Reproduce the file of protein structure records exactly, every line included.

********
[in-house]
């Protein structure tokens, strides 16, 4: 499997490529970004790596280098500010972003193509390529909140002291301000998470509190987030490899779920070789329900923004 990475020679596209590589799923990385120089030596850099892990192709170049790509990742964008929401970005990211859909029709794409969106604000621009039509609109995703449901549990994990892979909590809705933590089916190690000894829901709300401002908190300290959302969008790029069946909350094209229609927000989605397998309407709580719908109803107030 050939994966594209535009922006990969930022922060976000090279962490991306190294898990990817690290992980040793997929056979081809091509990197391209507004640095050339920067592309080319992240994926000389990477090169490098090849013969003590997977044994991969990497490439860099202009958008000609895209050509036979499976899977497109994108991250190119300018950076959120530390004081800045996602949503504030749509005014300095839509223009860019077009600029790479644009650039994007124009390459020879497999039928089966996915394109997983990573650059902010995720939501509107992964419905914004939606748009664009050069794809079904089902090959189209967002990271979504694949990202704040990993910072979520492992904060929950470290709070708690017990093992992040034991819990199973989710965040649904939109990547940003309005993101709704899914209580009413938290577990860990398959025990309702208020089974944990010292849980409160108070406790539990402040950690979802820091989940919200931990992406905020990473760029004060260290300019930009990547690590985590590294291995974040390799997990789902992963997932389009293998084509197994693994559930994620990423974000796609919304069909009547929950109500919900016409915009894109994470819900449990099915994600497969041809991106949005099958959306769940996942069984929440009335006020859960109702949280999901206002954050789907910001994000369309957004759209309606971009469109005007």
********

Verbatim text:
[in-house]
């Protein structure tokens, strides 16, 4: 499997490529970004790596280098500010972003193509390529909140002291301000998470509190987030490899779920070789329900923004 990475020679596209590589799923990385120089030596850099892990192709170049790509990742964008929401970005990211859909029709794409969106604000621009039509609109995703449901549990994990892979909590809705933590089916190690000894829901709300401002908190300290959302969008790029069946909350094209229609927000989605397998309407709580719908109803107030 050939994966594209535009922006990969930022922060976000090279962490991306190294898990990817690290992980040793997929056979081809091509990197391209507004640095050339920067592309080319992240994926000389990477090169490098090849013969003590997977044994991969990497490439860099202009958008000609895209050509036979499976899977497109994108991250190119300018950076959120530390004081800045996602949503504030749509005014300095839509223009860019077009600029790479644009650039994007124009390459020879497999039928089966996915394109997983990573650059902010995720939501509107992964419905914004939606748009664009050069794809079904089902090959189209967002990271979504694949990202704040990993910072979520492992904060929950470290709070708690017990093992992040034991819990199973989710965040649904939109990547940003309005993101709704899914209580009413938290577990860990398959025990309702208020089974944990010292849980409160108070406790539990402040950690979802820091989940919200931990992406905020990473760029004060260290300019930009990547690590985590590294291995974040390799997990789902992963997932389009293998084509197994693994559930994620990423974000796609919304069909009547929950109500919900016409915009894109994470819900449990099915994600497969041809991106949005099958959306769940996942069984929440009335006020859960109702949280999901206002954050789907910001994000369309957004759209309606971009469109005007």